How to Memorize New Words without Lists or Flash Cards
Most people who have learned, or tried to learn, multiple languages know the phenomenon where you try to speak one language and another comes out. This especially seems to happen with third or fourth languages – somehow your second language keeps interrupting! Whenever I don’t know the right word in a new language, I default to Spanish: “je voudrais une…. helado por favor!”
It happens to most of us and it has to do with triggering the “language” part of the brain which has had a lot of practice with one language, and not so much with the other – it defaults to what it already knows. Instead of letting this frustrate you, why not take advantage? Here are some brain games I use to memorize words in new languages (no lists or flash cards required!).
Words that Sound the Same
Sometimes words with similar meanings have similar sounds in different languages. The Punjabi word for you is tusī. Even though the pronunciation is different, it’s similar enough to the Spanish word for you, tú, so I find it easy to remember. I remember the word for come in hən̓q̓əmin̓əm̓ which is ʔəm̓i because it sounds like Spanish a mí, meaning to me. Even when there is no clear connection, I often remember words because of similar sounds – the hən̓q̓əmin̓əm̓ word for one is nəćaʔ, pronounced “natzah” which rhymes with the Hebrew word for unleavened bread, matzah!
Similar Words in Related Languages
Of course it’s really helpful if the languages are actually related and the words have similar meanings. For example, the Spanish word for computer is computadora. But often I learn a new word in Spanish that I think is a little strange, only to learn that there’s a very similar word in English. I remember learning that the word ondulado means wavy and thinking that was a pretty weird sounding word, only to discover that undulated is an English word for wavy too. Perhaps a less obvious example is the word elegir which means to choose – at first it might not look related, but the pronunciation is similar to the English word elect, a synonym for choose.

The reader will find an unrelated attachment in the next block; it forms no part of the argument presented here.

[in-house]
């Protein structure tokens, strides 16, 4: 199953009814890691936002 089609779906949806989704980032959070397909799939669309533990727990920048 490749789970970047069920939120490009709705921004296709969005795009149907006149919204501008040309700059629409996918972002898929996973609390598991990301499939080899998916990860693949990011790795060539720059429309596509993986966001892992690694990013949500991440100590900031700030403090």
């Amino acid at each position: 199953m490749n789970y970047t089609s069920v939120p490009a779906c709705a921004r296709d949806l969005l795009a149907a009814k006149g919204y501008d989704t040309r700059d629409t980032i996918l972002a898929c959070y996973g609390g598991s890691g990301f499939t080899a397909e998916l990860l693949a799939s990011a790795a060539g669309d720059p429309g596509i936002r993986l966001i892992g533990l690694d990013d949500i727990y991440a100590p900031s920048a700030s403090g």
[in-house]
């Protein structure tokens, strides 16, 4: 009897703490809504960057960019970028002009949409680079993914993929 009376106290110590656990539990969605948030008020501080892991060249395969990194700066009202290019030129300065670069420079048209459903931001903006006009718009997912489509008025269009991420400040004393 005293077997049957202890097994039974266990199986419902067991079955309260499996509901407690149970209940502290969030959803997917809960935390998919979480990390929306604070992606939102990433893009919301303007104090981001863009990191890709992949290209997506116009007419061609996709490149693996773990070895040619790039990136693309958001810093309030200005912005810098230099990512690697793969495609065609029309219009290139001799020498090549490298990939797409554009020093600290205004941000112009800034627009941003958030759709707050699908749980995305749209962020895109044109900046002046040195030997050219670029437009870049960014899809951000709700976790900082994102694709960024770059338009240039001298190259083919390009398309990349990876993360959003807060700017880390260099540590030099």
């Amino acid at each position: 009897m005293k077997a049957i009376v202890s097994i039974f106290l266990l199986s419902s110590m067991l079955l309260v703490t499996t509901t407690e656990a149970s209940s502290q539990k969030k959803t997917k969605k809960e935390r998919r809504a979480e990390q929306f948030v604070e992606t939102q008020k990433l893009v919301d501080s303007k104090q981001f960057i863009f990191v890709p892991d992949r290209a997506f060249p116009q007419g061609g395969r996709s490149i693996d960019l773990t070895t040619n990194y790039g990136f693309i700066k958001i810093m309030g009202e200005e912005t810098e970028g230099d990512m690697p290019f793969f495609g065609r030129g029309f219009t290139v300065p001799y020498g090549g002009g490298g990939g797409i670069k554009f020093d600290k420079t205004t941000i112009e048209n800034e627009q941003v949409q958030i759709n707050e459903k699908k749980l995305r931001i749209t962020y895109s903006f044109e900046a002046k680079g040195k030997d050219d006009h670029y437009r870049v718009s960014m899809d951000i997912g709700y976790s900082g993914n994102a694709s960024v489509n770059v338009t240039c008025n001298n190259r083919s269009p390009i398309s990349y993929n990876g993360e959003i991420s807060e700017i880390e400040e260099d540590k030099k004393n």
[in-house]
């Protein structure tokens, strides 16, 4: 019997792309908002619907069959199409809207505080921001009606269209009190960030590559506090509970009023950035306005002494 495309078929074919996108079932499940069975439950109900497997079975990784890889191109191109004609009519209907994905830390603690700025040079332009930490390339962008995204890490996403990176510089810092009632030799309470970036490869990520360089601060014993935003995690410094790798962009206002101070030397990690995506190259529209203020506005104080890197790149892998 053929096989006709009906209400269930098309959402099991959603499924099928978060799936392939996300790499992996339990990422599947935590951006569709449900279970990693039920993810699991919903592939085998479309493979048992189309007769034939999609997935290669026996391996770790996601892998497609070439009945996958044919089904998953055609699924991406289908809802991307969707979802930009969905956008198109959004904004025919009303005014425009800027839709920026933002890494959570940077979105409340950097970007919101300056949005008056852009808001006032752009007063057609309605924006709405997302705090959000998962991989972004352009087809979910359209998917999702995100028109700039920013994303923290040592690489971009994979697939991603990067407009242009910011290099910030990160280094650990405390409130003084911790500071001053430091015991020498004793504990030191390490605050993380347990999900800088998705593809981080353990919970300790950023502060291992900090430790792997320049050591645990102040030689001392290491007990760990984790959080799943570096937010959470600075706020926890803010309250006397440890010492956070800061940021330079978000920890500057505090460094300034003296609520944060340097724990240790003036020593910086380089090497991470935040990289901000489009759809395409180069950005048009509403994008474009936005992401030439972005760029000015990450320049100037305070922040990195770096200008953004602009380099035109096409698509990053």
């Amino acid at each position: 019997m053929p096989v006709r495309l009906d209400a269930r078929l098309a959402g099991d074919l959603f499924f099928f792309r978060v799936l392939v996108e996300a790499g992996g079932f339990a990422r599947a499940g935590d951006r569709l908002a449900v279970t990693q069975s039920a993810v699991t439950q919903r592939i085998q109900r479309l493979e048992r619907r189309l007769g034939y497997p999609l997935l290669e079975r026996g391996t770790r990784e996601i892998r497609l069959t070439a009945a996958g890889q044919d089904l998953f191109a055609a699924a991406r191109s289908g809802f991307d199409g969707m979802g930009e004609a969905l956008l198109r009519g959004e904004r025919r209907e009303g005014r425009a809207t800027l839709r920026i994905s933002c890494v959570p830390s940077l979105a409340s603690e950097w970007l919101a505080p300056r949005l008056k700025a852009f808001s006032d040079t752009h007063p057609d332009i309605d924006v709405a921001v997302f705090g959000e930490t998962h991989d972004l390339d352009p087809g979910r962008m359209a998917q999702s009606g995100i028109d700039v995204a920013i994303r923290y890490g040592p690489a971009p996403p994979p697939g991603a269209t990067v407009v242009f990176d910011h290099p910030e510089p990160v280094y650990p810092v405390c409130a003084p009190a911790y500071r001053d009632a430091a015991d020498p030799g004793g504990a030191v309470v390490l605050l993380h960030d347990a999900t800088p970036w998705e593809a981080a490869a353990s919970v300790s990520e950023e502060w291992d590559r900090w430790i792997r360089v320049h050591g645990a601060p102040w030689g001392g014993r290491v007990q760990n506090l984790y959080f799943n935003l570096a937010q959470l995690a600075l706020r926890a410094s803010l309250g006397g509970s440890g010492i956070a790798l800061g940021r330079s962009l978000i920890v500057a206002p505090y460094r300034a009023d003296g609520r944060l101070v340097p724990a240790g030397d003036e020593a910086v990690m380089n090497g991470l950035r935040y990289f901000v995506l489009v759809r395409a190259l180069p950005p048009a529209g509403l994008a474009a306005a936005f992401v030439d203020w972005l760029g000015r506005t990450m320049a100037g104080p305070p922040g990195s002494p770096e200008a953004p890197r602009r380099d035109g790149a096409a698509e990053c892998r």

Words with No Relation
But what happens when the words aren’t related at all, and none of the regular tricks are working? That’s when it’s time to use the imagination! I invent stories in my mind that help build the connections between the words. Benny Lewis explains this excellently here with his elaborate example of imagining Garfield the cat about to miss a train in Valencia in order to remember the word gare (pronounced like the “gar” in “Garfield”) which means train station in French.
Mary has also talked about making these kinds of “strange associations” here. It doesn’t necessarily have to be a whole story, but picturing an image, a song, a place, etc. that reminds you of the word can help too.
I actually use similar tricks for remembering a lot of things in life. For example, my friend introduced me to her two friends recently and I kept forgetting which name belonged to which friend. Finally, it occurred to me that the shorter woman also had the shorter name. Didn’t forget again!
What are some tricks that you use to learn vocabulary in a new language? Do you find yourself rhyming and storytelling too?